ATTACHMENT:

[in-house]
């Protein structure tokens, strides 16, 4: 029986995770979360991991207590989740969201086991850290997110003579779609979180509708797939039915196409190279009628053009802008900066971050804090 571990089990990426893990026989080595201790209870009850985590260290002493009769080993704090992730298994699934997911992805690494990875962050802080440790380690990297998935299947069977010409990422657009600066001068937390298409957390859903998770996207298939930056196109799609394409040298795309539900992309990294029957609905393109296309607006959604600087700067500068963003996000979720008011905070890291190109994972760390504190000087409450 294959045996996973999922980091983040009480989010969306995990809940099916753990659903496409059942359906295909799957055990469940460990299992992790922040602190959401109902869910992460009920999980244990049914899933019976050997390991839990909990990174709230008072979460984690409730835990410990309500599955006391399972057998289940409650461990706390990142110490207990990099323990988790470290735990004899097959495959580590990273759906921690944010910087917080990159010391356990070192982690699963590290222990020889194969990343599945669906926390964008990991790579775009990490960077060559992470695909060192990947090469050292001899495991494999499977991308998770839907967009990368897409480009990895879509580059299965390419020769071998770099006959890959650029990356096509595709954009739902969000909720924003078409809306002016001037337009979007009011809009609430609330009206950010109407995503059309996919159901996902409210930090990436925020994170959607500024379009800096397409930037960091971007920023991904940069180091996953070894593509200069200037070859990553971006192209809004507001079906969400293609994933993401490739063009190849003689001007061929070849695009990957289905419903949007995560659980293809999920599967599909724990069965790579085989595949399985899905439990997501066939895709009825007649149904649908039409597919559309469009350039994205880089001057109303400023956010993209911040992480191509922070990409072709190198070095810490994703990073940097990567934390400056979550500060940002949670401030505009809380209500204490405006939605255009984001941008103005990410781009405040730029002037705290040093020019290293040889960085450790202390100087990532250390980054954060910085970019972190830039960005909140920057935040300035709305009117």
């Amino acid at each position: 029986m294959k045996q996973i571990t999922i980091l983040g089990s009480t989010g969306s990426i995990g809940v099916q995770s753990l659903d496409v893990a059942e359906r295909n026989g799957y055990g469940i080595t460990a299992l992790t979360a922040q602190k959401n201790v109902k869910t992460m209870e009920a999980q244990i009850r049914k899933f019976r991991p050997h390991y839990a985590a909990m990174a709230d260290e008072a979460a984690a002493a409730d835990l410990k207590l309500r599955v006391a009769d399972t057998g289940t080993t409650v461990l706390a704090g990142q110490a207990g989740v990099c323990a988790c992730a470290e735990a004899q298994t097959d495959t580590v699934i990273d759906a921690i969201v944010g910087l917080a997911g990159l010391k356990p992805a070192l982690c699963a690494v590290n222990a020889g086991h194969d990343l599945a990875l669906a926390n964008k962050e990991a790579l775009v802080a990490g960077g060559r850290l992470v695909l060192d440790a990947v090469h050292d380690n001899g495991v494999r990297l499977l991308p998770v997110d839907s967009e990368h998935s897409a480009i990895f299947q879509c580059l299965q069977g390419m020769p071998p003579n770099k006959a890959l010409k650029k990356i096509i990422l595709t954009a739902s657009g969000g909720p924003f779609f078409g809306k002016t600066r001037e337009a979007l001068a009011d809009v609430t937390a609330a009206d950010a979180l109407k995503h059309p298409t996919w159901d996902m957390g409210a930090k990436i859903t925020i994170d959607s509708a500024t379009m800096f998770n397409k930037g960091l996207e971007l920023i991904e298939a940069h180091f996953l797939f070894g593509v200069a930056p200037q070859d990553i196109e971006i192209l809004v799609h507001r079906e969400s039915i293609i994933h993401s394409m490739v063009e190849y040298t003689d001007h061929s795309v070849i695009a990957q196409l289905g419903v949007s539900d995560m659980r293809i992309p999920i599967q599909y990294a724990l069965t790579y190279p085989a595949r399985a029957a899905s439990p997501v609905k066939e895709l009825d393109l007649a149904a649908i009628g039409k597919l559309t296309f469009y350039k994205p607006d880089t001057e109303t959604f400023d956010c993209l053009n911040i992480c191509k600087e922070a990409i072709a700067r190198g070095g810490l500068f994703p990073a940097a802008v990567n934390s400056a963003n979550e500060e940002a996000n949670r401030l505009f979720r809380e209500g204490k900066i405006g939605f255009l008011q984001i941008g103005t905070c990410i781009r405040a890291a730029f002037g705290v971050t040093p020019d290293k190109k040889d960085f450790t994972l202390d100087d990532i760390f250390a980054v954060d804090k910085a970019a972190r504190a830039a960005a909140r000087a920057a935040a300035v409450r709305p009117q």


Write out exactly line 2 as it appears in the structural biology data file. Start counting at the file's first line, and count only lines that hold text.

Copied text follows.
């Protein structure tokens, strides 16, 4: 029986995770979360991991207590989740969201086991850290997110003579779609979180509708797939039915196409190279009628053009802008900066971050804090 571990089990990426893990026989080595201790209870009850985590260290002493009769080993704090992730298994699934997911992805690494990875962050802080440790380690990297998935299947069977010409990422657009600066001068937390298409957390859903998770996207298939930056196109799609394409040298795309539900992309990294029957609905393109296309607006959604600087700067500068963003996000979720008011905070890291190109994972760390504190000087409450 294959045996996973999922980091983040009480989010969306995990809940099916753990659903496409059942359906295909799957055990469940460990299992992790922040602190959401109902869910992460009920999980244990049914899933019976050997390991839990909990990174709230008072979460984690409730835990410990309500599955006391399972057998289940409650461990706390990142110490207990990099323990988790470290735990004899097959495959580590990273759906921690944010910087917080990159010391356990070192982690699963590290222990020889194969990343599945669906926390964008990991790579775009990490960077060559992470695909060192990947090469050292001899495991494999499977991308998770839907967009990368897409480009990895879509580059299965390419020769071998770099006959890959650029990356096509595709954009739902969000909720924003078409809306002016001037337009979007009011809009609430609330009206950010109407995503059309996919159901996902409210930090990436925020994170959607500024379009800096397409930037960091971007920023991904940069180091996953070894593509200069200037070859990553971006192209809004507001079906969400293609994933993401490739063009190849003689001007061929070849695009990957289905419903949007995560659980293809999920599967599909724990069965790579085989595949399985899905439990997501066939895709009825007649149904649908039409597919559309469009350039994205880089001057109303400023956010993209911040992480191509922070990409072709190198070095810490994703990073940097990567934390400056979550500060940002949670401030505009809380209500204490405006939605255009984001941008103005990410781009405040730029002037705290040093020019290293040889960085450790202390100087990532250390980054954060910085970019972190830039960005909140920057935040300035709305009117």